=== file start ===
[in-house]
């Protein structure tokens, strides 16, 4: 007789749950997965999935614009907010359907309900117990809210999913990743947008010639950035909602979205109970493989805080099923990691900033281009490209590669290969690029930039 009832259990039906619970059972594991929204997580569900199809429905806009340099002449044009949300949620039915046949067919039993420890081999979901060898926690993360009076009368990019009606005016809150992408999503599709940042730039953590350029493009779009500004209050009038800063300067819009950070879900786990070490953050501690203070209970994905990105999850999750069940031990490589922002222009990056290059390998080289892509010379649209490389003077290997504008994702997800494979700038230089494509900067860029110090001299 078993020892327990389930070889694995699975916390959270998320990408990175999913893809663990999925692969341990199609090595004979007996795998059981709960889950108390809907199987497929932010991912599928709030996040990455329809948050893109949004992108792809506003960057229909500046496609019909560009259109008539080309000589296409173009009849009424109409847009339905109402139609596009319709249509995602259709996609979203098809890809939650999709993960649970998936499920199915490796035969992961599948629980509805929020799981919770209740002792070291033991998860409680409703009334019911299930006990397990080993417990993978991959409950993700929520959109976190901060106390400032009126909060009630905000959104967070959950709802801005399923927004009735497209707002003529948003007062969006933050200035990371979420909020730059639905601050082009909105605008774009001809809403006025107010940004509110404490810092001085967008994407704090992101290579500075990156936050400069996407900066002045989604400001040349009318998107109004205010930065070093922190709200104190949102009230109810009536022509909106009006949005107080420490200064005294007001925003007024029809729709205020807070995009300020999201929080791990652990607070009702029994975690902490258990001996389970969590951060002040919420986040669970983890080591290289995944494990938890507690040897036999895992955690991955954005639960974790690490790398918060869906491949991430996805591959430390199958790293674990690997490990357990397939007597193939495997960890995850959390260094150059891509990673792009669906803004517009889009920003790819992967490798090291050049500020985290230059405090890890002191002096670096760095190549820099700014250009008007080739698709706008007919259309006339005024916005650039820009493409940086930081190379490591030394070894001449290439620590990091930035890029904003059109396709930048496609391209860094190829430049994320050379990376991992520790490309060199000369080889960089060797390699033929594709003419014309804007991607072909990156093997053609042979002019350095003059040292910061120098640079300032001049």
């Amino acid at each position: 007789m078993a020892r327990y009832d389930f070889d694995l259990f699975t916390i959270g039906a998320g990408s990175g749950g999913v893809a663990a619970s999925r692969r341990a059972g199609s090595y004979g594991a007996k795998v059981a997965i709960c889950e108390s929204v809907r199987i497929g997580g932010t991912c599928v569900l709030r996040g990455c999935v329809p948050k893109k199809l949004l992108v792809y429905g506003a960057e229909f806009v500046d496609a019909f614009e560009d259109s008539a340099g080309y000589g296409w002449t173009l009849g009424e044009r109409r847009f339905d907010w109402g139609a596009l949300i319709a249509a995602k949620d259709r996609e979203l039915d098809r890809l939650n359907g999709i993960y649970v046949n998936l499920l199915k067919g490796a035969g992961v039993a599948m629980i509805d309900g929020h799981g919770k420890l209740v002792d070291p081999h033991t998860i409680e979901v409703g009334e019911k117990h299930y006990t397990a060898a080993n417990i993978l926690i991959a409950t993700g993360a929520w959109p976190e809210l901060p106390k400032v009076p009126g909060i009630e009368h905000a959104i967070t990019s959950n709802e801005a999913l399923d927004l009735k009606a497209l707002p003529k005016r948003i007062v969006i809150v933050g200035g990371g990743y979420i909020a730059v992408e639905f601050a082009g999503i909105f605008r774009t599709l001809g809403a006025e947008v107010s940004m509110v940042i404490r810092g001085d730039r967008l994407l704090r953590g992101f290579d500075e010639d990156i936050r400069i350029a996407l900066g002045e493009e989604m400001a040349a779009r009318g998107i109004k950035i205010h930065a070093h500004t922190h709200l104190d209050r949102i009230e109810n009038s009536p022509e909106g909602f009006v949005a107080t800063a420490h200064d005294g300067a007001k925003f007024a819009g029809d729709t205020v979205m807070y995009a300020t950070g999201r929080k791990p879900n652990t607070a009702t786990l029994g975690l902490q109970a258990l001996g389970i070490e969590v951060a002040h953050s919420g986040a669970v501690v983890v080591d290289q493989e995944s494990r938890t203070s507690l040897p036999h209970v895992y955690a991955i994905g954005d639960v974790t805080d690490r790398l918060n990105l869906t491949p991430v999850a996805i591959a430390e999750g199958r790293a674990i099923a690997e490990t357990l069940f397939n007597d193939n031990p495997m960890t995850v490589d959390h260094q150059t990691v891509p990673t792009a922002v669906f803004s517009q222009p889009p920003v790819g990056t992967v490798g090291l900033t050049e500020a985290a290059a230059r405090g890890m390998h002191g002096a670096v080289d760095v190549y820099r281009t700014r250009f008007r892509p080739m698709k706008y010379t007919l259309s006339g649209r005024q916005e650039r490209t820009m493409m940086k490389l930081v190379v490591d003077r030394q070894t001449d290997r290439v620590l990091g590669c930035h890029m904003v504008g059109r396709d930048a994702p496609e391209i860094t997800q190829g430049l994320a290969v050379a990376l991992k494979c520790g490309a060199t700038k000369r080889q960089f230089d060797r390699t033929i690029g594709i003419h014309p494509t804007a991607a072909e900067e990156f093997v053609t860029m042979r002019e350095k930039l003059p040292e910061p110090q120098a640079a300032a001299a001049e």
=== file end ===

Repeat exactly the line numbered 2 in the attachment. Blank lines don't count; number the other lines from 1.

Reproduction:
């Protein structure tokens, strides 16, 4: 007789749950997965999935614009907010359907309900117990809210999913990743947008010639950035909602979205109970493989805080099923990691900033281009490209590669290969690029930039 009832259990039906619970059972594991929204997580569900199809429905806009340099002449044009949300949620039915046949067919039993420890081999979901060898926690993360009076009368990019009606005016809150992408999503599709940042730039953590350029493009779009500004209050009038800063300067819009950070879900786990070490953050501690203070209970994905990105999850999750069940031990490589922002222009990056290059390998080289892509010379649209490389003077290997504008994702997800494979700038230089494509900067860029110090001299 078993020892327990389930070889694995699975916390959270998320990408990175999913893809663990999925692969341990199609090595004979007996795998059981709960889950108390809907199987497929932010991912599928709030996040990455329809948050893109949004992108792809506003960057229909500046496609019909560009259109008539080309000589296409173009009849009424109409847009339905109402139609596009319709249509995602259709996609979203098809890809939650999709993960649970998936499920199915490796035969992961599948629980509805929020799981919770209740002792070291033991998860409680409703009334019911299930006990397990080993417990993978991959409950993700929520959109976190901060106390400032009126909060009630905000959104967070959950709802801005399923927004009735497209707002003529948003007062969006933050200035990371979420909020730059639905601050082009909105605008774009001809809403006025107010940004509110404490810092001085967008994407704090992101290579500075990156936050400069996407900066002045989604400001040349009318998107109004205010930065070093922190709200104190949102009230109810009536022509909106009006949005107080420490200064005294007001925003007024029809729709205020807070995009300020999201929080791990652990607070009702029994975690902490258990001996389970969590951060002040919420986040669970983890080591290289995944494990938890507690040897036999895992955690991955954005639960974790690490790398918060869906491949991430996805591959430390199958790293674990690997490990357990397939007597193939495997960890995850959390260094150059891509990673792009669906803004517009889009920003790819992967490798090291050049500020985290230059405090890890002191002096670096760095190549820099700014250009008007080739698709706008007919259309006339005024916005650039820009493409940086930081190379490591030394070894001449290439620590990091930035890029904003059109396709930048496609391209860094190829430049994320050379990376991992520790490309060199000369080889960089060797390699033929594709003419014309804007991607072909990156093997053609042979002019350095003059040292910061120098640079300032001049």